But such lame sarcasm was drowned out by the crash of events. In Detroit on March 19, city police broke up sit-down strikes in seven downtown shoe stores, smashing the glass doors to gain entrance when the strikers refused to leave. And as the Chrysler strike dragged on, sit-downers warned that if an attempt were made to evict them, they would meet force with force. Roosevelt privately fretted to his confidant, Interior Secretary Harold Ickes, that the political storm stirred by the sit-down strikes might add to the difficulties facing his already beleaguered plan to overhaul the Supreme Court. He had more reason for anxiety on March 26, when a group of New England civic and business leaders, headed by Harvard University’s president emeritus, A. Lawrence Lowell, wired Vice President John Nance Garner demanding an end to what newspaper headlines were now calling the “sit-down revolt.” If such defiance of established authority and property rights continued, the distinguished group warned, “then freedom and liberty are at an end, government becomes a mockery, superseded by anarchy, mob rule and ruthless dictatorship.”
In Garner, who promised he would present the statement to the Senate at its next session, the Lowell group could not have found a more enthusiastic messenger. Though typically he did not speak out publicly on issues, he made no secret of his views within the administration’s inner councils. The sit-down strikes, he told Roosevelt’s erstwhile campaign manager, Jim Farley, were “mass lawlessness” and “intolerable” and would lead to “great difficulty if not destruction.” Garner was so frustrated about Roosevelt’s failure to lambaste the sit-down strikers, as Garner thought he should, that he let his feelings erupt during a Cabinet meeting. The vice president stood behind Labor Secretary Frances Perkins and berated her for being insufficiently rigorous in opposing such outbreaks, causing the nation’s first woman Cabinet secretary to weep.
Meanwhile, Lewis and other union leaders were not deaf to the outcry against the sit-downs. Fearful his political allies might desert him, Lewis went along with a compromise offered by Governor Murphy that ultimately led to a union agreement with Chrysler similar to the UAW’s landmark deal with General Motors.
In mid-April 1937, the Supreme Court at last handed down its ruling on the Wagner Act, upholding the rights the new law granted to union organizing efforts. The decision was a stunning reversal of the court’s previous labor decisions. Writing in his diary, Roosevelt’s Attorney General Homer Cummings called the ruling “amazing,” and court watchers speculated that the justices, already under pressure from Roosevelt’s court-packing scheme, had decided to do what they could to ease the labor turmoil roiling the nation.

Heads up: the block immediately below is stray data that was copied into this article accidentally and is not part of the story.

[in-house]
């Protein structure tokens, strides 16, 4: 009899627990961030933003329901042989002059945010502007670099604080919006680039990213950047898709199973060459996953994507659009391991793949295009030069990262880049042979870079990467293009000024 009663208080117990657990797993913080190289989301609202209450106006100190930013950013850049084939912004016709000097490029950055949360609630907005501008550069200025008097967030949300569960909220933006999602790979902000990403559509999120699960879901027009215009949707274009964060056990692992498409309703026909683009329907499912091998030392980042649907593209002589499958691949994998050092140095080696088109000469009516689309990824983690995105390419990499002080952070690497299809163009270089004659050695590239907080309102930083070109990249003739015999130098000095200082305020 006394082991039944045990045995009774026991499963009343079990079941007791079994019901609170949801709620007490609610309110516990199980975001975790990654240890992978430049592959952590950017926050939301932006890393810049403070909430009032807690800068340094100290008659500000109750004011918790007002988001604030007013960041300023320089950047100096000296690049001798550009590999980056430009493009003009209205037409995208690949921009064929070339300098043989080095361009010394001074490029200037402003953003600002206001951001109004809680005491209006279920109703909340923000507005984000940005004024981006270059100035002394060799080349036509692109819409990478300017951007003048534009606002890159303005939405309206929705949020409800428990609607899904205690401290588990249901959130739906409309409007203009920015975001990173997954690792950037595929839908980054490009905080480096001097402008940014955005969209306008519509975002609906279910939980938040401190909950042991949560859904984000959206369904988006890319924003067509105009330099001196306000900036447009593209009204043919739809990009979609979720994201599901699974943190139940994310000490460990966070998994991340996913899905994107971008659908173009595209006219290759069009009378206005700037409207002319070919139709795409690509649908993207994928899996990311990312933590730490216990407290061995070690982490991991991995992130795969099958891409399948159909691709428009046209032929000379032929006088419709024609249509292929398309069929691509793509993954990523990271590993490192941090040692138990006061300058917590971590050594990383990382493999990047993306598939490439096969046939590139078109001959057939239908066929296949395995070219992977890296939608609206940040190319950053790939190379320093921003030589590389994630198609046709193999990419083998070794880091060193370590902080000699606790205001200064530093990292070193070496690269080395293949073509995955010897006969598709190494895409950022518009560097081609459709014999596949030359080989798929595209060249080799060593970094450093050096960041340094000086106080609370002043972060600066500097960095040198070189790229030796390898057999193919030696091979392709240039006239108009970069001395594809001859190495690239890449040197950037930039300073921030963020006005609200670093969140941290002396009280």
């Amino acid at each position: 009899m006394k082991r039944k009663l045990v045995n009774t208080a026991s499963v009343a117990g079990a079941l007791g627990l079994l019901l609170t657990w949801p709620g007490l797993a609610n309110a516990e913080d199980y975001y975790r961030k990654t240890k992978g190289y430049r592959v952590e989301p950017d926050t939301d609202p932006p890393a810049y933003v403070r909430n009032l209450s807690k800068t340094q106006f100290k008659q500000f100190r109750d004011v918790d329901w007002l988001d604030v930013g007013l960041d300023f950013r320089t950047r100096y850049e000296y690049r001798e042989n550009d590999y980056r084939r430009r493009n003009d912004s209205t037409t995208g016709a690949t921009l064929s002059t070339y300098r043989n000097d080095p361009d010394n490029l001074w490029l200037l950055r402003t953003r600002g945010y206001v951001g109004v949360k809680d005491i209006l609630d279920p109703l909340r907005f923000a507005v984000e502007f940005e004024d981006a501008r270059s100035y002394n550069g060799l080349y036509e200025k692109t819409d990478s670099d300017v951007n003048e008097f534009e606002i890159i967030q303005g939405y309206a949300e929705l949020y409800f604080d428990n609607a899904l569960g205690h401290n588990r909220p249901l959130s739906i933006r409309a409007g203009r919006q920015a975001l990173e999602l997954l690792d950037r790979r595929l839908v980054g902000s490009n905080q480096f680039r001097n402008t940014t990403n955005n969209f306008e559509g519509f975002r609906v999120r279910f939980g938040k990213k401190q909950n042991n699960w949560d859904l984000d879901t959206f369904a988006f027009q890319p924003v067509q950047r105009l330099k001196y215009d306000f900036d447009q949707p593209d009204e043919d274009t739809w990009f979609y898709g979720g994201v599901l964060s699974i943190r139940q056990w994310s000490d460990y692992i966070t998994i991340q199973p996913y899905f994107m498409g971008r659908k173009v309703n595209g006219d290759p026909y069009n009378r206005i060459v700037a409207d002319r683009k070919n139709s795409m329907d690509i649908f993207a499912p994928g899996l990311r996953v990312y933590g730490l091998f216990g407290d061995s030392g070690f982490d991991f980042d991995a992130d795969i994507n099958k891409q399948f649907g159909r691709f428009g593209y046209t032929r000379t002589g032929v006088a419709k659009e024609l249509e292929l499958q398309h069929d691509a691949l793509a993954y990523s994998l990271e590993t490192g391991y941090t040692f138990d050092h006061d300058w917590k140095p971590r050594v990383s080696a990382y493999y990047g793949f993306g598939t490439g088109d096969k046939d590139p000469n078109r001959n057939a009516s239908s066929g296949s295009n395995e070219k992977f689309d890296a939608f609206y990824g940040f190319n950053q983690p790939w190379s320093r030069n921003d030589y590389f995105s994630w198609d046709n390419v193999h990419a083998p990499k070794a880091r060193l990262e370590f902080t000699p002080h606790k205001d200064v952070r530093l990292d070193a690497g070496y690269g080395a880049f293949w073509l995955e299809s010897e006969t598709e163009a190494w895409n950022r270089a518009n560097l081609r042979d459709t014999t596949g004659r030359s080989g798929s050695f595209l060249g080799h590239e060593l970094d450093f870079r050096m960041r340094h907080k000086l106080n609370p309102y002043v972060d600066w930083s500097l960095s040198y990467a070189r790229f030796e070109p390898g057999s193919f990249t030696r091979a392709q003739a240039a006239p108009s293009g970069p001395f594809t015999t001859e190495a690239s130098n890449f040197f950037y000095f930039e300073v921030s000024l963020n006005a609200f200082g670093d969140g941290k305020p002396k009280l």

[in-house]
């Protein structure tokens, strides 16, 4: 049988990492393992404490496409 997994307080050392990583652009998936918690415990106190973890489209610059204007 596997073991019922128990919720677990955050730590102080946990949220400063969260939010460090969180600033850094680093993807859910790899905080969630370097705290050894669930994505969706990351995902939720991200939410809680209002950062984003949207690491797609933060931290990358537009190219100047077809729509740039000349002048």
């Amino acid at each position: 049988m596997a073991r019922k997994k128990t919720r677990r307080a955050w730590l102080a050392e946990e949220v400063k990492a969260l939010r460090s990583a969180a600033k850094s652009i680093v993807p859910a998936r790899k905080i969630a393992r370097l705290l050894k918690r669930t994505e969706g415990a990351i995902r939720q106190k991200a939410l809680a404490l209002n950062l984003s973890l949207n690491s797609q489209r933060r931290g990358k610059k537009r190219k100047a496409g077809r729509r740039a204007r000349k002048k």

That same April, sit-down strikes began to decline for the first time that year. With the backing of the Wagner Act, workers were now finding the drastic action of the sitdown less necessary, and at the same time much riskier because of increased public resentment. Public opinion pollster George Gallup found that by the fall of 1937 about 70 percent of Americans disapproved of sitdowns, a negative view that colored overall public attitudes toward labor unions in general. By December, the sit-downs declined from their all-time high to a mere four, involving only a handful of workers.
In 1939 the Supreme Court put an end to the tactic by finding it illegal. Ruling on a case stemming from the 1937 sit-down at the Fansteel metallurgical factory in Illinois, the court ruled that although the company had violated provisions of the Wagner Act in dealing with its employees, the sit-down staged by its workers was “a high handed proceeding without shadow of a legal right.”
But for labor, it was a great ride while it lasted. In a few stormy months in 1937, the sit-down strikers wrote a new chapter in the annals of American labor. They helped John L. Lewis fulfill his vision of industrial unionism, gaining the opportunity for unions to participate in decision-making within the American economy for decades to come. Just as important, they emboldened individual workers in their struggle for a living wage, the right to organize and a voice in working conditions.
The passion that infused the sit-down strikers faded over the years as the gains they helped to achieve came to be taken for granted by workers. Today some critics blame those gains for contributing to the decline and threatened financial ruin of the great auto giants of the past—GM, Ford and Chrysler. But, as organized labor once again faces stiff challenges from a combination of forces and foes, including a more competitive global economy, others feel that it is time for the union movement to recall the faith expressed in the opening verse of Ralph Chaplin’s theme song for the sit-down strikers, “Solidarity Forever”:
When the union’s inspiration through the workers blood shall run,
There can be no power greater anywhere beneath the sun.
Yet what force on earth is weaker than the feeble strength of one,
But the union makes us strong.
This article is adapted from Robert Shogan’s new book, Backlash: The Killing of the New Deal, published by Ivan R. Dee.
Originally published in the December 2006 issue of American History. To subscribe, click here.